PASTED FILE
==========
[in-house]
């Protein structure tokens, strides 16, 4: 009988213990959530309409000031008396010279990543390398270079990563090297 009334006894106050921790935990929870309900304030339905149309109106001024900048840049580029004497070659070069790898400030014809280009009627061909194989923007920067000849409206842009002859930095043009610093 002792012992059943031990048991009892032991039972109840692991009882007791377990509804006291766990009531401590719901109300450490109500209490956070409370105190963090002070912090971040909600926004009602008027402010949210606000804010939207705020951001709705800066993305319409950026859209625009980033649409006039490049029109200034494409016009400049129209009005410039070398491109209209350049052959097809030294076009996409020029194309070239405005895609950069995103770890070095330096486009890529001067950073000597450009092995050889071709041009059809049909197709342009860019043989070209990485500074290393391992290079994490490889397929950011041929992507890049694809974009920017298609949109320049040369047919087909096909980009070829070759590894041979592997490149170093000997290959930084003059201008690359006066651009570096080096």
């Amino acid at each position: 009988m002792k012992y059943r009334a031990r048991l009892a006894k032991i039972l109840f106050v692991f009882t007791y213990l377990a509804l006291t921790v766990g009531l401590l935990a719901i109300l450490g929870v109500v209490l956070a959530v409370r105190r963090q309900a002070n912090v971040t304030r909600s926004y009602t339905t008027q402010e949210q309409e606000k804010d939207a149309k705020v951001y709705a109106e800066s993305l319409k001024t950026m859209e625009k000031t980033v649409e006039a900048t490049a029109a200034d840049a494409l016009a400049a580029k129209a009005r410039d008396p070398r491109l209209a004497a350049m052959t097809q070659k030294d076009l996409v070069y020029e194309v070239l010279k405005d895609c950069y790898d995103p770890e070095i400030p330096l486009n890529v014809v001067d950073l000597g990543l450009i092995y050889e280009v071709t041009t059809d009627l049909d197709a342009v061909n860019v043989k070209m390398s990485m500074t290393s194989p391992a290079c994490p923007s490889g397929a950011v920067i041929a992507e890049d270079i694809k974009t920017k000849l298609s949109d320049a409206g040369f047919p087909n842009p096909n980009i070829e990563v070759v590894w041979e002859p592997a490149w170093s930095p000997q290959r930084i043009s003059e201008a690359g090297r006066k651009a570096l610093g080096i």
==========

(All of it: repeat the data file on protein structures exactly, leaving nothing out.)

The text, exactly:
[in-house]
């Protein structure tokens, strides 16, 4: 009988213990959530309409000031008396010279990543390398270079990563090297 009334006894106050921790935990929870309900304030339905149309109106001024900048840049580029004497070659070069790898400030014809280009009627061909194989923007920067000849409206842009002859930095043009610093 002792012992059943031990048991009892032991039972109840692991009882007791377990509804006291766990009531401590719901109300450490109500209490956070409370105190963090002070912090971040909600926004009602008027402010949210606000804010939207705020951001709705800066993305319409950026859209625009980033649409006039490049029109200034494409016009400049129209009005410039070398491109209209350049052959097809030294076009996409020029194309070239405005895609950069995103770890070095330096486009890529001067950073000597450009092995050889071709041009059809049909197709342009860019043989070209990485500074290393391992290079994490490889397929950011041929992507890049694809974009920017298609949109320049040369047919087909096909980009070829070759590894041979592997490149170093000997290959930084003059201008690359006066651009570096080096």
């Amino acid at each position: 009988m002792k012992y059943r009334a031990r048991l009892a006894k032991i039972l109840f106050v692991f009882t007791y213990l377990a509804l006291t921790v766990g009531l401590l935990a719901i109300l450490g929870v109500v209490l956070a959530v409370r105190r963090q309900a002070n912090v971040t304030r909600s926004y009602t339905t008027q402010e949210q309409e606000k804010d939207a149309k705020v951001y709705a109106e800066s993305l319409k001024t950026m859209e625009k000031t980033v649409e006039a900048t490049a029109a200034d840049a494409l016009a400049a580029k129209a009005r410039d008396p070398r491109l209209a004497a350049m052959t097809q070659k030294d076009l996409v070069y020029e194309v070239l010279k405005d895609c950069y790898d995103p770890e070095i400030p330096l486009n890529v014809v001067d950073l000597g990543l450009i092995y050889e280009v071709t041009t059809d009627l049909d197709a342009v061909n860019v043989k070209m390398s990485m500074t290393s194989p391992a290079c994490p923007s490889g397929a950011v920067i041929a992507e890049d270079i694809k974009t920017k000849l298609s949109d320049a409206g040369f047919p087909n842009p096909n980009i070829e990563v070759v590894w041979e002859p592997a490149w170093s930095p000997q290959r930084i043009s003059e201008a690359g090297r006066k651009a570096l610093g080096i």